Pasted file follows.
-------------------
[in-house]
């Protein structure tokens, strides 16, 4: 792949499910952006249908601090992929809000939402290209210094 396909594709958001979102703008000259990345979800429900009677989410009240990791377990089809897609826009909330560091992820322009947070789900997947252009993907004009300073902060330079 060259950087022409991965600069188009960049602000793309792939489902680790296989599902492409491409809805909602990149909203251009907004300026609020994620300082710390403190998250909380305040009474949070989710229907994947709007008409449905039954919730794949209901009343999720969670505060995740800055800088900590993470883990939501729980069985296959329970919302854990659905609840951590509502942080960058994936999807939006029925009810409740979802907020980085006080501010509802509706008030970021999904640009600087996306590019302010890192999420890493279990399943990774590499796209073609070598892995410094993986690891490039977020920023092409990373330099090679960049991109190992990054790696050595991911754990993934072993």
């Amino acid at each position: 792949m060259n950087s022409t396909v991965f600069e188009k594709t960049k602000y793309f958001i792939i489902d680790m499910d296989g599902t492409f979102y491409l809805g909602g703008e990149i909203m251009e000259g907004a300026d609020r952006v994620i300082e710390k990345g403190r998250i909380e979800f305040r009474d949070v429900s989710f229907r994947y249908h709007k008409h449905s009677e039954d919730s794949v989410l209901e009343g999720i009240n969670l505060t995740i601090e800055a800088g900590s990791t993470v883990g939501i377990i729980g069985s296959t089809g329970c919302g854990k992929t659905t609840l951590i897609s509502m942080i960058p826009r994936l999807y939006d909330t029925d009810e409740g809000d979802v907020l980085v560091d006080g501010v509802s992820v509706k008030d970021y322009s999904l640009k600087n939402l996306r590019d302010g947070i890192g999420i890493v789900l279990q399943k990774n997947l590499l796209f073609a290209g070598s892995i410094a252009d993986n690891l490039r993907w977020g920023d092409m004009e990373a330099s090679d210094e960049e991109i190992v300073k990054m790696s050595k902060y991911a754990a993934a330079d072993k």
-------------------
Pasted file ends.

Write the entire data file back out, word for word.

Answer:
[in-house]
């Protein structure tokens, strides 16, 4: 792949499910952006249908601090992929809000939402290209210094 396909594709958001979102703008000259990345979800429900009677989410009240990791377990089809897609826009909330560091992820322009947070789900997947252009993907004009300073902060330079 060259950087022409991965600069188009960049602000793309792939489902680790296989599902492409491409809805909602990149909203251009907004300026609020994620300082710390403190998250909380305040009474949070989710229907994947709007008409449905039954919730794949209901009343999720969670505060995740800055800088900590993470883990939501729980069985296959329970919302854990659905609840951590509502942080960058994936999807939006029925009810409740979802907020980085006080501010509802509706008030970021999904640009600087996306590019302010890192999420890493279990399943990774590499796209073609070598892995410094993986690891490039977020920023092409990373330099090679960049991109190992990054790696050595991911754990993934072993």
């Amino acid at each position: 792949m060259n950087s022409t396909v991965f600069e188009k594709t960049k602000y793309f958001i792939i489902d680790m499910d296989g599902t492409f979102y491409l809805g909602g703008e990149i909203m251009e000259g907004a300026d609020r952006v994620i300082e710390k990345g403190r998250i909380e979800f305040r009474d949070v429900s989710f229907r994947y249908h709007k008409h449905s009677e039954d919730s794949v989410l209901e009343g999720i009240n969670l505060t995740i601090e800055a800088g900590s990791t993470v883990g939501i377990i729980g069985s296959t089809g329970c919302g854990k992929t659905t609840l951590i897609s509502m942080i960058p826009r994936l999807y939006d909330t029925d009810e409740g809000d979802v907020l980085v560091d006080g501010v509802s992820v509706k008030d970021y322009s999904l640009k600087n939402l996306r590019d302010g947070i890192g999420i890493v789900l279990q399943k990774n997947l590499l796209f073609a290209g070598s892995i410094a252009d993986n690891l490039r993907w977020g920023d092409m004009e990373a330099s090679d210094e960049e991109i190992v300073k990054m790696s050595k902060y991911a754990a993934a330079d072993k």